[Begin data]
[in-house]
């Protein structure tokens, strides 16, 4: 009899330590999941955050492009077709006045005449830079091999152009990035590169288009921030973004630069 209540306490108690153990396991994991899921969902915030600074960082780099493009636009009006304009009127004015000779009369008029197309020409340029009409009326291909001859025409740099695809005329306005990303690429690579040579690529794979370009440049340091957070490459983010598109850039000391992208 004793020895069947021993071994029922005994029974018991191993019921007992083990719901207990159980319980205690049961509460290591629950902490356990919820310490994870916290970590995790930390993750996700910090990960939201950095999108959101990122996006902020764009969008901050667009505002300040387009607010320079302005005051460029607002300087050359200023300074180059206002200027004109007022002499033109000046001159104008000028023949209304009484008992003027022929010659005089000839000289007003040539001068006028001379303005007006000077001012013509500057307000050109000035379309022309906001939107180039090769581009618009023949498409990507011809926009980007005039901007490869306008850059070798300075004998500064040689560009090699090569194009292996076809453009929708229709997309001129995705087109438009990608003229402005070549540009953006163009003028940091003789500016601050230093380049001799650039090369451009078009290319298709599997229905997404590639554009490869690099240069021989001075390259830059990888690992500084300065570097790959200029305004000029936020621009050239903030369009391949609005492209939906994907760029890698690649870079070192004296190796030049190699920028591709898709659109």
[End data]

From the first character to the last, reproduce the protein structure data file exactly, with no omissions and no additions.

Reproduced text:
[in-house]
């Protein structure tokens, strides 16, 4: 009899330590999941955050492009077709006045005449830079091999152009990035590169288009921030973004630069 209540306490108690153990396991994991899921969902915030600074960082780099493009636009009006304009009127004015000779009369008029197309020409340029009409009326291909001859025409740099695809005329306005990303690429690579040579690529794979370009440049340091957070490459983010598109850039000391992208 004793020895069947021993071994029922005994029974018991191993019921007992083990719901207990159980319980205690049961509460290591629950902490356990919820310490994870916290970590995790930390993750996700910090990960939201950095999108959101990122996006902020764009969008901050667009505002300040387009607010320079302005005051460029607002300087050359200023300074180059206002200027004109007022002499033109000046001159104008000028023949209304009484008992003027022929010659005089000839000289007003040539001068006028001379303005007006000077001012013509500057307000050109000035379309022309906001939107180039090769581009618009023949498409990507011809926009980007005039901007490869306008850059070798300075004998500064040689560009090699090569194009292996076809453009929708229709997309001129995705087109438009990608003229402005070549540009953006163009003028940091003789500016601050230093380049001799650039090369451009078009290319298709599997229905997404590639554009490869690099240069021989001075390259830059990888690992500084300065570097790959200029305004000029936020621009050239903030369009391949609005492209939906994907760029890698690649870079070192004296190796030049190699920028591709898709659109």